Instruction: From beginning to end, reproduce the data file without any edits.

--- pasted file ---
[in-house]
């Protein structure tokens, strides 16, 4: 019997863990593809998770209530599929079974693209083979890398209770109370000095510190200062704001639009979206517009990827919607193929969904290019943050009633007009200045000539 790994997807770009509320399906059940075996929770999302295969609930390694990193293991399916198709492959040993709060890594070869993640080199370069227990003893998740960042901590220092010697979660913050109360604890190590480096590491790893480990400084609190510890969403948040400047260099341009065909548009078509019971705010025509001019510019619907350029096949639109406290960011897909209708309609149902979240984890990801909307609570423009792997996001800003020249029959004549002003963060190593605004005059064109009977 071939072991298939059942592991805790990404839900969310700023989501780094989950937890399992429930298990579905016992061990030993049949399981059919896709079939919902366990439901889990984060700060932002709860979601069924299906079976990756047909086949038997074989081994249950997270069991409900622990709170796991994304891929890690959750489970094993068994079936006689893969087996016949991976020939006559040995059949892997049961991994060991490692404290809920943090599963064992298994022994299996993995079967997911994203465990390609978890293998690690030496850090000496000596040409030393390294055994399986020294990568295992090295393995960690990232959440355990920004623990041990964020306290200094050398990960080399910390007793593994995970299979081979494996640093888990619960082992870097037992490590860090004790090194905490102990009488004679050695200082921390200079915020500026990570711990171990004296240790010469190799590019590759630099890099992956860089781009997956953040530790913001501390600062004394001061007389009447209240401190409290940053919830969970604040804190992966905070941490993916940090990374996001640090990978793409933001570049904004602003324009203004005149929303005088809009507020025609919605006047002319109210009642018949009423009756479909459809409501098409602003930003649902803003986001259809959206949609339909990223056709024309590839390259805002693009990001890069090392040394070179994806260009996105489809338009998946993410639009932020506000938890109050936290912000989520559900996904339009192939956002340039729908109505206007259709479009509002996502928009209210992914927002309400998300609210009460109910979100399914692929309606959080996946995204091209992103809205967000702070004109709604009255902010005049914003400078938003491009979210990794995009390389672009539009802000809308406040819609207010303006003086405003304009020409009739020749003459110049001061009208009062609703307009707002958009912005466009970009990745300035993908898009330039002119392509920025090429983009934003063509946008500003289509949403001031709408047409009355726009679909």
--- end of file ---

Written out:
[in-house]
């Protein structure tokens, strides 16, 4: 019997863990593809998770209530599929079974693209083979890398209770109370000095510190200062704001639009979206517009990827919607193929969904290019943050009633007009200045000539 790994997807770009509320399906059940075996929770999302295969609930390694990193293991399916198709492959040993709060890594070869993640080199370069227990003893998740960042901590220092010697979660913050109360604890190590480096590491790893480990400084609190510890969403948040400047260099341009065909548009078509019971705010025509001019510019619907350029096949639109406290960011897909209708309609149902979240984890990801909307609570423009792997996001800003020249029959004549002003963060190593605004005059064109009977 071939072991298939059942592991805790990404839900969310700023989501780094989950937890399992429930298990579905016992061990030993049949399981059919896709079939919902366990439901889990984060700060932002709860979601069924299906079976990756047909086949038997074989081994249950997270069991409900622990709170796991994304891929890690959750489970094993068994079936006689893969087996016949991976020939006559040995059949892997049961991994060991490692404290809920943090599963064992298994022994299996993995079967997911994203465990390609978890293998690690030496850090000496000596040409030393390294055994399986020294990568295992090295393995960690990232959440355990920004623990041990964020306290200094050398990960080399910390007793593994995970299979081979494996640093888990619960082992870097037992490590860090004790090194905490102990009488004679050695200082921390200079915020500026990570711990171990004296240790010469190799590019590759630099890099992956860089781009997956953040530790913001501390600062004394001061007389009447209240401190409290940053919830969970604040804190992966905070941490993916940090990374996001640090990978793409933001570049904004602003324009203004005149929303005088809009507020025609919605006047002319109210009642018949009423009756479909459809409501098409602003930003649902803003986001259809959206949609339909990223056709024309590839390259805002693009990001890069090392040394070179994806260009996105489809338009998946993410639009932020506000938890109050936290912000989520559900996904339009192939956002340039729908109505206007259709479009509002996502928009209210992914927002309400998300609210009460109910979100399914692929309606959080996946995204091209992103809205967000702070004109709604009255902010005049914003400078938003491009979210990794995009390389672009539009802000809308406040819609207010303006003086405003304009020409009739020749003459110049001061009208009062609703307009707002958009912005466009970009990745300035993908898009330039002119392509920025090429983009934003063509946008500003289509949403001031709408047409009355726009679909």